In a few hours, I will be participating as speaker in a workshop / roundtable about Humanities at the Universitat Internacional de Catalunya, Barcelona (poster below). Here are some pre-event reflections:
Studying humanities is not about studying a course or a master’s degree, but rather an ongoing learning process through which we learn how to listen, communicate, think and reflect, in an attempt to better understand the social, cultural and moral geographies of our time and of other times.
Studying humanities does not make you a doctor, an engineer or an IT expert, but it makes you able to assess and understand the impact of science and technology on the quality of human life and on the molding of modern societies. In short: how they affect the human condition.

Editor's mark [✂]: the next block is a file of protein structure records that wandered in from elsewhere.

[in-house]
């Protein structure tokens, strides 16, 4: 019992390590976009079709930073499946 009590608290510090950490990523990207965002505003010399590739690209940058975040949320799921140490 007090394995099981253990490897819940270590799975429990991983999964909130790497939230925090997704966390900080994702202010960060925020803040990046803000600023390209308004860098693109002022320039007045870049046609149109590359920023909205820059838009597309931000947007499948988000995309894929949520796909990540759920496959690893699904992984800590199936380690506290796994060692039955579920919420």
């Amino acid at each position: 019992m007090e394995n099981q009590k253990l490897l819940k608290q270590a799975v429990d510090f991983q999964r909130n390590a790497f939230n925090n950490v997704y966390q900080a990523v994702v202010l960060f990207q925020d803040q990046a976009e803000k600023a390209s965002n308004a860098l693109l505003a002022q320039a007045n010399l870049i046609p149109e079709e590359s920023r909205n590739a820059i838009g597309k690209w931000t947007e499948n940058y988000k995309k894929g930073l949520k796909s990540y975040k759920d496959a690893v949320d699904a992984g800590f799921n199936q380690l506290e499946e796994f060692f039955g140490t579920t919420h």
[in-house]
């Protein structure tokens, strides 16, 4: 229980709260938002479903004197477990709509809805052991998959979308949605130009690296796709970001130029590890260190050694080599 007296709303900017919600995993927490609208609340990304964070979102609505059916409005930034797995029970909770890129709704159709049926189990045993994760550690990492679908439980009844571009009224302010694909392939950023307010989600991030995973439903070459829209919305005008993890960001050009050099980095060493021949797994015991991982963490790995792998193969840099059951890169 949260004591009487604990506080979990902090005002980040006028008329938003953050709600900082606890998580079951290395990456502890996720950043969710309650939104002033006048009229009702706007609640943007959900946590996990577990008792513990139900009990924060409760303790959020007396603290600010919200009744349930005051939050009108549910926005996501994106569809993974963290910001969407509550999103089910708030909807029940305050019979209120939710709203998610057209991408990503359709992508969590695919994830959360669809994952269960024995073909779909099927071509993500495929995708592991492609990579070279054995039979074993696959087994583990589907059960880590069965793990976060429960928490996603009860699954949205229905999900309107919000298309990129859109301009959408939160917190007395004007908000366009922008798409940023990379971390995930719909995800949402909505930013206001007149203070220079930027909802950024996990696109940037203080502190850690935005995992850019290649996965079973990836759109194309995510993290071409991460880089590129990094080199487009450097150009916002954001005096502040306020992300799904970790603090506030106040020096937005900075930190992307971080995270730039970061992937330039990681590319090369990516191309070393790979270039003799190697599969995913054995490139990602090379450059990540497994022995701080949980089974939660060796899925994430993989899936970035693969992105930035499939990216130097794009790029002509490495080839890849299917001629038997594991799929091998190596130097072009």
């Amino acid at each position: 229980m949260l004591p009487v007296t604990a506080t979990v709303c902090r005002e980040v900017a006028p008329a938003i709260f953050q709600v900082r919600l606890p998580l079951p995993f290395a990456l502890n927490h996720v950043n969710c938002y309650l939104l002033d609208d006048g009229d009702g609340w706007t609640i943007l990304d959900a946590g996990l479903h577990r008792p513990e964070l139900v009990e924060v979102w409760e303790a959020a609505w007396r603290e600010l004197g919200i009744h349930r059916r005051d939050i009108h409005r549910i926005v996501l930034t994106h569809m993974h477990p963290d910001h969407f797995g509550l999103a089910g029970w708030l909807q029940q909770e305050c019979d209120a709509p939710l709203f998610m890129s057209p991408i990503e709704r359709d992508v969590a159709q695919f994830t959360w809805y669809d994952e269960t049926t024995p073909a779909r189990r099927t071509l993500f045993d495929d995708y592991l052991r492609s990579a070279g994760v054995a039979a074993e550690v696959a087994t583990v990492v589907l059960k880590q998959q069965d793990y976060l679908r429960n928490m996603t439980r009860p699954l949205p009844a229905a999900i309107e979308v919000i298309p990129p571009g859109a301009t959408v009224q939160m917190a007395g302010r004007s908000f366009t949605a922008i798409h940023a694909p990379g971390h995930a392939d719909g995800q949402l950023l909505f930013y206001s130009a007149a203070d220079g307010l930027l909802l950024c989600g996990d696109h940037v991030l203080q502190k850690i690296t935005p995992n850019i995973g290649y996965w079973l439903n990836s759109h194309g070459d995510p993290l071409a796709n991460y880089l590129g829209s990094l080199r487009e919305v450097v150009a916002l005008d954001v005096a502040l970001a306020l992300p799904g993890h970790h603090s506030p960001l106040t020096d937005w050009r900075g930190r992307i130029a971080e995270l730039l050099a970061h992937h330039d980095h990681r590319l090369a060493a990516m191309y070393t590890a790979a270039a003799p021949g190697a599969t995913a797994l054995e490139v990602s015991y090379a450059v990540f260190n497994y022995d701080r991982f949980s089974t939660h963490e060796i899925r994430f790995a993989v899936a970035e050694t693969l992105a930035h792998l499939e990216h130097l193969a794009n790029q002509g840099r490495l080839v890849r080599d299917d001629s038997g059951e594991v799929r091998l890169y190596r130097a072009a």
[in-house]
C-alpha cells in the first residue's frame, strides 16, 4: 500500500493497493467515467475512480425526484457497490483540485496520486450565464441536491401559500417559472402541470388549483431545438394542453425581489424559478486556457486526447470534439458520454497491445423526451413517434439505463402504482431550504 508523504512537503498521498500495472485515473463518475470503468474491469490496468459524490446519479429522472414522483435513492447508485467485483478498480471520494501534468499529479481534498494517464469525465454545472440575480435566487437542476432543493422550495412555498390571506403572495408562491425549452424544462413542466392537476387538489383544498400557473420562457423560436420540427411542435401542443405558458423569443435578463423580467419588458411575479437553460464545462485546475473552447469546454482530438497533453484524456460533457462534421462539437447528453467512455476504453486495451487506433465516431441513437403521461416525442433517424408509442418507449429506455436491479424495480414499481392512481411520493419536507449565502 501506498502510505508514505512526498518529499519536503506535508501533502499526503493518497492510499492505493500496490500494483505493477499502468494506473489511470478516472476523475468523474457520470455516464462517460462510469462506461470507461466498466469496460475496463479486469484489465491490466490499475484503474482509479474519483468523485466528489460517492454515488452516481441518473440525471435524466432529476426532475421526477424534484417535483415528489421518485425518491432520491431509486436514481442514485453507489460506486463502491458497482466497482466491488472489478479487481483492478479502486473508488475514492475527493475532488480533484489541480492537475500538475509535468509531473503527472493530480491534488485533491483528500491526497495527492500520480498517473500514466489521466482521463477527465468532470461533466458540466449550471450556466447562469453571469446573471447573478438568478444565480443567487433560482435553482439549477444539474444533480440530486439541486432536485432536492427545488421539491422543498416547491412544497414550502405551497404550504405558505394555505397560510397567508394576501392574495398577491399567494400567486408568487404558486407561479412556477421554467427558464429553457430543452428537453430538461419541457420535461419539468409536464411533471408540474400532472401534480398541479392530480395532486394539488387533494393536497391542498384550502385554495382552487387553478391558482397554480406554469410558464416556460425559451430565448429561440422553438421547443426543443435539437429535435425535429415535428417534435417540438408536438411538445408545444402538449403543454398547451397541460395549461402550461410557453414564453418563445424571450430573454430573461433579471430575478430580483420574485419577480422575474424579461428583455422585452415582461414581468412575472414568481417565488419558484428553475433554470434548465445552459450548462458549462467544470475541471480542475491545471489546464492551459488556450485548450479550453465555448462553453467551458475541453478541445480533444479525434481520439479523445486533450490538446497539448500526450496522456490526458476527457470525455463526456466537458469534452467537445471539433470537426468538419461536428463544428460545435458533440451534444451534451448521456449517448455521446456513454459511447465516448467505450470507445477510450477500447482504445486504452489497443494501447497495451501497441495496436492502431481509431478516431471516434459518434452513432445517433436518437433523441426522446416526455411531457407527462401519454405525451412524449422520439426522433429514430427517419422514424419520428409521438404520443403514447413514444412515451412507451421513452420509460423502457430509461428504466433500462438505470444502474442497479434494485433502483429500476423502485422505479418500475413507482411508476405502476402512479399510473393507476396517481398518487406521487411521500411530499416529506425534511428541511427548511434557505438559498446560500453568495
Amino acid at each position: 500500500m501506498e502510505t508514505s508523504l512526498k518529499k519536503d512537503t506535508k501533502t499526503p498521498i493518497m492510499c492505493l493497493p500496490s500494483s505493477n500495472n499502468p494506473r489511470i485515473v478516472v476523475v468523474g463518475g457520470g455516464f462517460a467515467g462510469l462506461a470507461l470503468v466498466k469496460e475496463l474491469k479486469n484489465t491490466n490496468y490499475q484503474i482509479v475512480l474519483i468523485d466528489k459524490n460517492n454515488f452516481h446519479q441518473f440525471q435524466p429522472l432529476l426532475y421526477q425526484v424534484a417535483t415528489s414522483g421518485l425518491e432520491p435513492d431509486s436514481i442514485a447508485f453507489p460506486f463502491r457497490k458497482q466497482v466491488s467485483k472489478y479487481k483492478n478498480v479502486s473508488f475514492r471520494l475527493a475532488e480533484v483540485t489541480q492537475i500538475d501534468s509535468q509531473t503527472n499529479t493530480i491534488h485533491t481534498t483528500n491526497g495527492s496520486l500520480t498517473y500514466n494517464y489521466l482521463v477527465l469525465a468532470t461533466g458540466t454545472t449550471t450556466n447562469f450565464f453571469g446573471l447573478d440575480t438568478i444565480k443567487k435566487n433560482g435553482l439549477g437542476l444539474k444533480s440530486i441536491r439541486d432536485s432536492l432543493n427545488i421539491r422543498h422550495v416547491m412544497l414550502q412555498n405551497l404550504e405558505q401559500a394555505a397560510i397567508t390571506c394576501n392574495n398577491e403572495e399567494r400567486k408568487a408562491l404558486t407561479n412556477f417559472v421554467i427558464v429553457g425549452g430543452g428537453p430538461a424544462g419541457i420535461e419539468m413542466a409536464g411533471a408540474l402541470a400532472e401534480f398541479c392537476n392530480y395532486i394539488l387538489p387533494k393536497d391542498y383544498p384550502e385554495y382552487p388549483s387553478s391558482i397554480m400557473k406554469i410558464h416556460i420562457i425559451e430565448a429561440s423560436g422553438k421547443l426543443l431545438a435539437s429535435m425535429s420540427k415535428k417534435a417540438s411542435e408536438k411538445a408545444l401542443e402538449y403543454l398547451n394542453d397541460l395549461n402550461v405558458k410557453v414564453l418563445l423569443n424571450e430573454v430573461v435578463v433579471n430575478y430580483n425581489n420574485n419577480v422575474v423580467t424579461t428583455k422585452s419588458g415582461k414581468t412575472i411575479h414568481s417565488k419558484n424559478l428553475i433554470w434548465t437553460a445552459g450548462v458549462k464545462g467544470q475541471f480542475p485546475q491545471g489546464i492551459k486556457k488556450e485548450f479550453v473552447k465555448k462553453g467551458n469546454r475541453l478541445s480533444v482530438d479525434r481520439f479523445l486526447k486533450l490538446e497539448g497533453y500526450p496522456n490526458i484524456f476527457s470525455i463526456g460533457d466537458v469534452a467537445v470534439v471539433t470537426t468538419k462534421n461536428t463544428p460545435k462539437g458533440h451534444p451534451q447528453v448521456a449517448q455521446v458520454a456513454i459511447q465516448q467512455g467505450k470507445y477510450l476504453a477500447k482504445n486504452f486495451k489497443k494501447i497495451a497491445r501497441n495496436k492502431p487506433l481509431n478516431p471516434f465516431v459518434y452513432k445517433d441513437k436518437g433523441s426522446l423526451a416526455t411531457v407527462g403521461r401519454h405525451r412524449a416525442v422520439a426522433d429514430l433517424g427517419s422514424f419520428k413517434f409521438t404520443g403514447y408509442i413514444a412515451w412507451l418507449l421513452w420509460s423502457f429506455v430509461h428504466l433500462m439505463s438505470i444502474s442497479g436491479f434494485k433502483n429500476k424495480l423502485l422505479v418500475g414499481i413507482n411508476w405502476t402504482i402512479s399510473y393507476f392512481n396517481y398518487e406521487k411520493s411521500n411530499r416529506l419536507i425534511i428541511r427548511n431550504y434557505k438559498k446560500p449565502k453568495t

As Mark Slouka elegantly put it:
“The humanities, done right, are the crucible within which our evolving notions of what it means to be fully human are put to the test; they teach us, incrementally, endlessly, not what to do but how to be.”
Humanities ensure the survival and the flourishing of such democratic values as liberty, multiculturalism and pluralism, and they help us make sense of the world in which we live because, as Carl Sagan once said:
“We make our world significant by the courage of our questions and by the depth of our answers.”